Woodland Daily Democrat (Woodland, CA) May 30, 1922, Page 7
Fannie Hatcher, Yoloan Since 1868, Describes Perilous Western Trip
(Written by Mrs. R. U. Waldraven.
The golden sunset of life, whose course began in Missouri in 1833, is being finished in quietness and peace in beautiful California. Cared for by loving ministrations of sons and daughters, the western slope is characterized by the same quiet but helpful benediction that is bestowed upon those who have "kept the faith."
This life from the first reads like a romance from a story book. The first chapter begain [sic] in her young girlhood in an old log fashioned school house in Linn county, Missouri. The teacher, William Hatcher, 21 years of age, was a specialist in all grades, though specialists and grades were then an unknown quantity. The pupils' ages varied from four to 25 years; the curriculum was the three R's; the teacher's most promising and satisfying pupil was Sarah Frances Mullins; the deportment was 100, her conduct irresistible, and at the close of the term, March 27, 1849, the young teacher married the little curly haired Frances, at the mature age of 16 years, and they lived happily ever afterwards.
The call of the Golden West, the lure of gold, the wander-lust of adventure, called to thousands in those days, and William Hatcher and his young wife heard the call. Books were few; the Bible and dictionary, Mr. Hatcher studied regularly. Such few books on the West as he could secure, stories of trappers and hunters, companionship with members of the Boone family were a constant delight, and in the spring of 1852 with his wife and 17-months-old son, he began the long overland task across the plains, via the Santa Fe trail. Mr. Hatcher paid his way by driving five yoke of oxen and Mrs. Hatcher helped by doing her share of the cooking for the emigrants.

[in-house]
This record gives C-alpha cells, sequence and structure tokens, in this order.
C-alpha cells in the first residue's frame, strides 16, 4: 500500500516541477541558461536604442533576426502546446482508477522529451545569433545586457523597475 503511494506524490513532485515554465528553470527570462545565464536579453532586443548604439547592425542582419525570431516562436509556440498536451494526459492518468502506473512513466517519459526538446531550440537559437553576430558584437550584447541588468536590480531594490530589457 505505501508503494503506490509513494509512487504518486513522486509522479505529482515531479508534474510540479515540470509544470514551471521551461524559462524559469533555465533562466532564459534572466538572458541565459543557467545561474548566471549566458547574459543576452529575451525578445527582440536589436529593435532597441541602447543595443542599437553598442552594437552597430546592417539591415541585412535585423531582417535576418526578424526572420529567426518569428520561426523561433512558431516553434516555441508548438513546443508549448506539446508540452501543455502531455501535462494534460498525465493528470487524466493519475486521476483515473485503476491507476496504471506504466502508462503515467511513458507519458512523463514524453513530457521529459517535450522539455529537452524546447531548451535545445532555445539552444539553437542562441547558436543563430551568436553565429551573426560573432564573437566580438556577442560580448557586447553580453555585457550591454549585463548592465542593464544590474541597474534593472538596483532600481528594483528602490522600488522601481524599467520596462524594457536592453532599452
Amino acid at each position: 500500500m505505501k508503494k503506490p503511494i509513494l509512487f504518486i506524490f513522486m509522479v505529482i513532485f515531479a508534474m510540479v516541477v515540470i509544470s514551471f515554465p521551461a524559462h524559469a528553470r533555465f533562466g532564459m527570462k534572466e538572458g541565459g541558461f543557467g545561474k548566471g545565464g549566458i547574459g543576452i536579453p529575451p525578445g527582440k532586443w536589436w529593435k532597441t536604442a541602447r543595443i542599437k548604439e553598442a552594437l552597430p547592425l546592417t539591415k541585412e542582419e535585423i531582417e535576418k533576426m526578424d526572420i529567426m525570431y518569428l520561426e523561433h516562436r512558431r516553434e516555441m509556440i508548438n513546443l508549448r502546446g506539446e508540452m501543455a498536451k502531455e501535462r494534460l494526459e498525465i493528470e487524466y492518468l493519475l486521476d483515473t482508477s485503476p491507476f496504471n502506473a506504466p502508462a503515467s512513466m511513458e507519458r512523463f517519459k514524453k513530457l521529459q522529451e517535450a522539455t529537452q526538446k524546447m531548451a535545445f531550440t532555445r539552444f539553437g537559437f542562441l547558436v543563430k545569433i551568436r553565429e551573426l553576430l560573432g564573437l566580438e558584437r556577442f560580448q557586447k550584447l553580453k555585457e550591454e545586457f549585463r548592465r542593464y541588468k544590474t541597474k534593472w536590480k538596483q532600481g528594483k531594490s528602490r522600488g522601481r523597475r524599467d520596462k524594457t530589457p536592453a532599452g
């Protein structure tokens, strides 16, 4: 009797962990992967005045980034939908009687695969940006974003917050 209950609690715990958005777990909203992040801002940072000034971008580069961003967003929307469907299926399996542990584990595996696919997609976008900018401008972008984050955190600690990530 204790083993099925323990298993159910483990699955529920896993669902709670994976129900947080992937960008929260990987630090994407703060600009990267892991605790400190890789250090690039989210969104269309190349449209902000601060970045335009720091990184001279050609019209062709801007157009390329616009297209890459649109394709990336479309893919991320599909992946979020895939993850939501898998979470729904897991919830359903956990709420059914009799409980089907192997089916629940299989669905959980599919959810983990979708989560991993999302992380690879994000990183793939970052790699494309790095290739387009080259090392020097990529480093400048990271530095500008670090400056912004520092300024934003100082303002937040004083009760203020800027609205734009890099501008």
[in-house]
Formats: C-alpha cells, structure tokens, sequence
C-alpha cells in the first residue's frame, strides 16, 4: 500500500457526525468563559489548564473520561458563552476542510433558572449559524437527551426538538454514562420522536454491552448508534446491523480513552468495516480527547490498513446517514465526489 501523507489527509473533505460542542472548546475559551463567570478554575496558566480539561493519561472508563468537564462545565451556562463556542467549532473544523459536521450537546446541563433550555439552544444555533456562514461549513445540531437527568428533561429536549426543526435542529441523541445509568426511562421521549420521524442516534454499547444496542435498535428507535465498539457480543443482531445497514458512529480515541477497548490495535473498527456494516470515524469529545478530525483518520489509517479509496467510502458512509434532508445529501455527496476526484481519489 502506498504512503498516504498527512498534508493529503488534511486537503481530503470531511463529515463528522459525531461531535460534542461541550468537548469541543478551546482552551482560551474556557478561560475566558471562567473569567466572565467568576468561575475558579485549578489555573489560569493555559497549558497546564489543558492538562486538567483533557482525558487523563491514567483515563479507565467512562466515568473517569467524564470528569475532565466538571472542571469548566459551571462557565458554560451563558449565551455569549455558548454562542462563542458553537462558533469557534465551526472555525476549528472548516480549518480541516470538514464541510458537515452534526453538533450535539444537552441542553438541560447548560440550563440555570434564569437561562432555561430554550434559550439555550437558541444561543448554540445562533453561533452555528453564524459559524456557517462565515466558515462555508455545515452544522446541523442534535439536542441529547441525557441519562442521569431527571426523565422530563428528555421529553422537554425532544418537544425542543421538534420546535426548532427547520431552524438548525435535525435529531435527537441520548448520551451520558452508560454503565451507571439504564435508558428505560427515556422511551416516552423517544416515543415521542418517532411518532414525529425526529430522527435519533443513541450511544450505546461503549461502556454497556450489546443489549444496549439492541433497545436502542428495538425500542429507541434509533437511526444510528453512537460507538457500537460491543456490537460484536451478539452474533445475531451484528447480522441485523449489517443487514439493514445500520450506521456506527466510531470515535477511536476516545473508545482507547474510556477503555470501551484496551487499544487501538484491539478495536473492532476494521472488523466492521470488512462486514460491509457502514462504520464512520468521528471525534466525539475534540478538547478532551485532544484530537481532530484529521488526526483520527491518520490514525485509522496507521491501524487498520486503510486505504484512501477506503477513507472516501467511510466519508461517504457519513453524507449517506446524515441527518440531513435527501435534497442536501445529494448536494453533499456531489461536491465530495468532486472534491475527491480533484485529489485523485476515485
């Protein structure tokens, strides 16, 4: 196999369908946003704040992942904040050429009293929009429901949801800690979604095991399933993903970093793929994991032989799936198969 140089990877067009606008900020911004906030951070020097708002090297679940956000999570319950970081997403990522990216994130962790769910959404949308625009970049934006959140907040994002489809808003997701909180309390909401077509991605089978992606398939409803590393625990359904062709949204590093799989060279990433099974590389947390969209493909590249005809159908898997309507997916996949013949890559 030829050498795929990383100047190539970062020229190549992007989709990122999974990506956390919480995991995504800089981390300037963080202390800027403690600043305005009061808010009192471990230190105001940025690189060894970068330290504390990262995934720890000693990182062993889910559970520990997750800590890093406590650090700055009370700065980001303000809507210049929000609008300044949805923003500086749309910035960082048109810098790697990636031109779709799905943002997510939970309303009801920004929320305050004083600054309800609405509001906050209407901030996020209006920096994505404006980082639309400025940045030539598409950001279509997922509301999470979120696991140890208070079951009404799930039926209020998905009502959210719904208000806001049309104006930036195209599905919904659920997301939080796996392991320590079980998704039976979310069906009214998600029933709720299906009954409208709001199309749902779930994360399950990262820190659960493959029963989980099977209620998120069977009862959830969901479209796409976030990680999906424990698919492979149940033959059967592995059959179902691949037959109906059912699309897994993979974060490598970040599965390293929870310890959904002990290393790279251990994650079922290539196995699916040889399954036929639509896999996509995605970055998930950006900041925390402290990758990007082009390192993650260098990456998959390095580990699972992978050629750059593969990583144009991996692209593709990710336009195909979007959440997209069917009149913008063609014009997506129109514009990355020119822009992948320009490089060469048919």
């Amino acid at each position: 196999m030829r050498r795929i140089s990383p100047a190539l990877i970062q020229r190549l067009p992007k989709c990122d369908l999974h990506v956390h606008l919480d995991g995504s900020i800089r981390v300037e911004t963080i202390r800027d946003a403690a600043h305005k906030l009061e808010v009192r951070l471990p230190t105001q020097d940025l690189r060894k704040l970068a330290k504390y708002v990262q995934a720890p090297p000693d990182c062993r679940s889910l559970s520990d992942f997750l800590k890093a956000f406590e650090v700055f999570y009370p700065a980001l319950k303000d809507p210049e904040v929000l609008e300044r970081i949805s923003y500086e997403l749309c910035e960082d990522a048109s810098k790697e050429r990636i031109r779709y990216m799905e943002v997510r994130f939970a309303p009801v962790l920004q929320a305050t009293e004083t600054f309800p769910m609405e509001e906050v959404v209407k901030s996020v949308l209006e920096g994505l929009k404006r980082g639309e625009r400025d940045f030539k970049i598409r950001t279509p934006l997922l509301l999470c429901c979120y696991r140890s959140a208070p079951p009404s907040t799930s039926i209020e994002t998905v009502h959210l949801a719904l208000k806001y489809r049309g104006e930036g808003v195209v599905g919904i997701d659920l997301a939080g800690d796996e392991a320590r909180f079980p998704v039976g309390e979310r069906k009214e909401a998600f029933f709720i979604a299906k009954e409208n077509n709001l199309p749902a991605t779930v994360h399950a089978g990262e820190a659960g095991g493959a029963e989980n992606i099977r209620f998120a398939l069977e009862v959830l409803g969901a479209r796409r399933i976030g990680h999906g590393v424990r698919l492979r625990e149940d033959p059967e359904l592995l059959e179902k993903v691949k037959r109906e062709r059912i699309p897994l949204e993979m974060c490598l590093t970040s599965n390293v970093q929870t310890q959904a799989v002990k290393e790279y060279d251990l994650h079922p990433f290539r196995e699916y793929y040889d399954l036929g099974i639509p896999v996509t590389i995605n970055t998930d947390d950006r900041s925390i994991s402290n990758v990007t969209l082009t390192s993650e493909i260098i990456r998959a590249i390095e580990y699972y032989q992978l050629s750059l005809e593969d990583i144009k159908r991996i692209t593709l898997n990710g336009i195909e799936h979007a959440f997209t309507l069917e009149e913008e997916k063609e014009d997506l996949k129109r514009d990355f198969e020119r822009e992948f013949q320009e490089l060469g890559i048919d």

In the caravan were ten wagons which were joined by others later on. The daily dangers, cares and privations of most caravans were theirs. Ministering to the sick, pointing the dying to that "better country," and burying those that died were labors of every day. Such hardships as attacks by Indians and wolves, thirst cholera, mountain fever, smallpox, and having their stock die of starvation or thirst, they experienced for five long months. Let "Aunt Fannie," as she is familiarly called, tell the story hersef [sic].
"By the time we reached Labonte stream, the cholera and smallpox broke out among the emigrants. In our train Grandma Pockman took the cholera and in the evening her son brought in some deer meat which her husband partook of and that night he took the cholera and died the next evening in great pain. After his burial his grown up daughter, Harriet, took the cholera and died within a few days. Grandma Pockman recovered and she, with her sons, and daughters, continued the journey with us to California."
"I remember yet with a breaking heart, the father and ten children, the youngest an infant in an elder sister's arms, weeping for the wife and mother they had just buried in a shallow grave by the trail and, with breaking hearts as they went on, turning back to look at the lonely grave they were leaving forever. New graves made by the preceding caravan were passed hourly; sometimes eight or ten a day were buried. Guards were stationed every night for protection from the Indians, and to prevent animals from tearing open the new graves. Very often we found graves torn open by hungry wolves and coyotes."